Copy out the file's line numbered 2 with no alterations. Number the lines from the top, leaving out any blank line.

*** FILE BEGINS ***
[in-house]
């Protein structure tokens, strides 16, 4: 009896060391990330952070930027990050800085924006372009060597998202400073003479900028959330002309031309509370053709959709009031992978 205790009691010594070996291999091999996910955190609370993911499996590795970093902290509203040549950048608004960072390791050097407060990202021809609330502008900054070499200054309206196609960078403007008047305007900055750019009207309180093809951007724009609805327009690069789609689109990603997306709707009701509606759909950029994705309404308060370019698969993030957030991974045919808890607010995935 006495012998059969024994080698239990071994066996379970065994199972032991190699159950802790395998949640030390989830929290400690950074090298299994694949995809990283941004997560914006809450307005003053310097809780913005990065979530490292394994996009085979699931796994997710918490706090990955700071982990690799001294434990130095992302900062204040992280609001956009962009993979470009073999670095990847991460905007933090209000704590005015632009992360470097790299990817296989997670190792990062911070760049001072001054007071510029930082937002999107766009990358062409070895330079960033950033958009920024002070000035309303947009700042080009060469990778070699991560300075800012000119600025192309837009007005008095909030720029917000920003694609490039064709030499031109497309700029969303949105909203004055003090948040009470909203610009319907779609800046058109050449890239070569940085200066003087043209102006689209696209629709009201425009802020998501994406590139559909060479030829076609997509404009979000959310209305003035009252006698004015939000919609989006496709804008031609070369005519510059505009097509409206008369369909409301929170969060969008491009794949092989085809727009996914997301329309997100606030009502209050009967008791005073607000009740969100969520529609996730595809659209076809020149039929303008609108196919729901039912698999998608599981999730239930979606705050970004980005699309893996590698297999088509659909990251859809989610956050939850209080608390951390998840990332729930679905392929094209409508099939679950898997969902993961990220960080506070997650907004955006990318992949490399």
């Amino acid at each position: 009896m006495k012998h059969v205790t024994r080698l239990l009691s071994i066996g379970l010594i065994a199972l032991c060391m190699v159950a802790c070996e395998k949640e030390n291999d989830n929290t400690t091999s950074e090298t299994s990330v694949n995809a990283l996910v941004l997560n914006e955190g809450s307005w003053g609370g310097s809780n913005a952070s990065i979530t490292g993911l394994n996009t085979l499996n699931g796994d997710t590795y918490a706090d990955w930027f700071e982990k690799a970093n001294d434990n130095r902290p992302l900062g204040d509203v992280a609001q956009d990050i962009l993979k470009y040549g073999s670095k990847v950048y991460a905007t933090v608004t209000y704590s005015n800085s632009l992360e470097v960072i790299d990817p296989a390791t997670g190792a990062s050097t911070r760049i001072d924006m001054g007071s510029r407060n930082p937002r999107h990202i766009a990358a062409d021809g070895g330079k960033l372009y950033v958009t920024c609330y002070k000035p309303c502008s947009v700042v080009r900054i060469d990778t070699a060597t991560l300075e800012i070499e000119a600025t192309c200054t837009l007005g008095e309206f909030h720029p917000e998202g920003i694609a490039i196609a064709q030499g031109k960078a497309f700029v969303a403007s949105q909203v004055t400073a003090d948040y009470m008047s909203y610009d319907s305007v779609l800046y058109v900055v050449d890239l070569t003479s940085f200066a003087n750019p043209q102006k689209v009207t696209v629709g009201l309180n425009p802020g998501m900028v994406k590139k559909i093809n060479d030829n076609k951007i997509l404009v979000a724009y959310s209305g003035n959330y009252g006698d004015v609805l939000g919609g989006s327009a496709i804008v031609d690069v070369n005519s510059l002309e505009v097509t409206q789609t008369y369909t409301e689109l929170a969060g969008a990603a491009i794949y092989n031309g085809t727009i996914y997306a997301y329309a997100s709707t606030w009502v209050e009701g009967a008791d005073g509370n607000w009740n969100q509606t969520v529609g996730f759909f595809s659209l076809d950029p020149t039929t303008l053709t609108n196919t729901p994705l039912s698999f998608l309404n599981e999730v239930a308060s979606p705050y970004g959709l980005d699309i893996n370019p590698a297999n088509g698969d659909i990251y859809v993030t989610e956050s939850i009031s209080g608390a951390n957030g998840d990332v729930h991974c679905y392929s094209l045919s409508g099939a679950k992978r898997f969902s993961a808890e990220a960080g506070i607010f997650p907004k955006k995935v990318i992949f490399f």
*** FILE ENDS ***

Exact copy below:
């Protein structure tokens, strides 16, 4: 009896060391990330952070930027990050800085924006372009060597998202400073003479900028959330002309031309509370053709959709009031992978 205790009691010594070996291999091999996910955190609370993911499996590795970093902290509203040549950048608004960072390791050097407060990202021809609330502008900054070499200054309206196609960078403007008047305007900055750019009207309180093809951007724009609805327009690069789609689109990603997306709707009701509606759909950029994705309404308060370019698969993030957030991974045919808890607010995935 006495012998059969024994080698239990071994066996379970065994199972032991190699159950802790395998949640030390989830929290400690950074090298299994694949995809990283941004997560914006809450307005003053310097809780913005990065979530490292394994996009085979699931796994997710918490706090990955700071982990690799001294434990130095992302900062204040992280609001956009962009993979470009073999670095990847991460905007933090209000704590005015632009992360470097790299990817296989997670190792990062911070760049001072001054007071510029930082937002999107766009990358062409070895330079960033950033958009920024002070000035309303947009700042080009060469990778070699991560300075800012000119600025192309837009007005008095909030720029917000920003694609490039064709030499031109497309700029969303949105909203004055003090948040009470909203610009319907779609800046058109050449890239070569940085200066003087043209102006689209696209629709009201425009802020998501994406590139559909060479030829076609997509404009979000959310209305003035009252006698004015939000919609989006496709804008031609070369005519510059505009097509409206008369369909409301929170969060969008491009794949092989085809727009996914997301329309997100606030009502209050009967008791005073607000009740969100969520529609996730595809659209076809020149039929303008609108196919729901039912698999998608599981999730239930979606705050970004980005699309893996590698297999088509659909990251859809989610956050939850209080608390951390998840990332729930679905392929094209409508099939679950898997969902993961990220960080506070997650907004955006990318992949490399």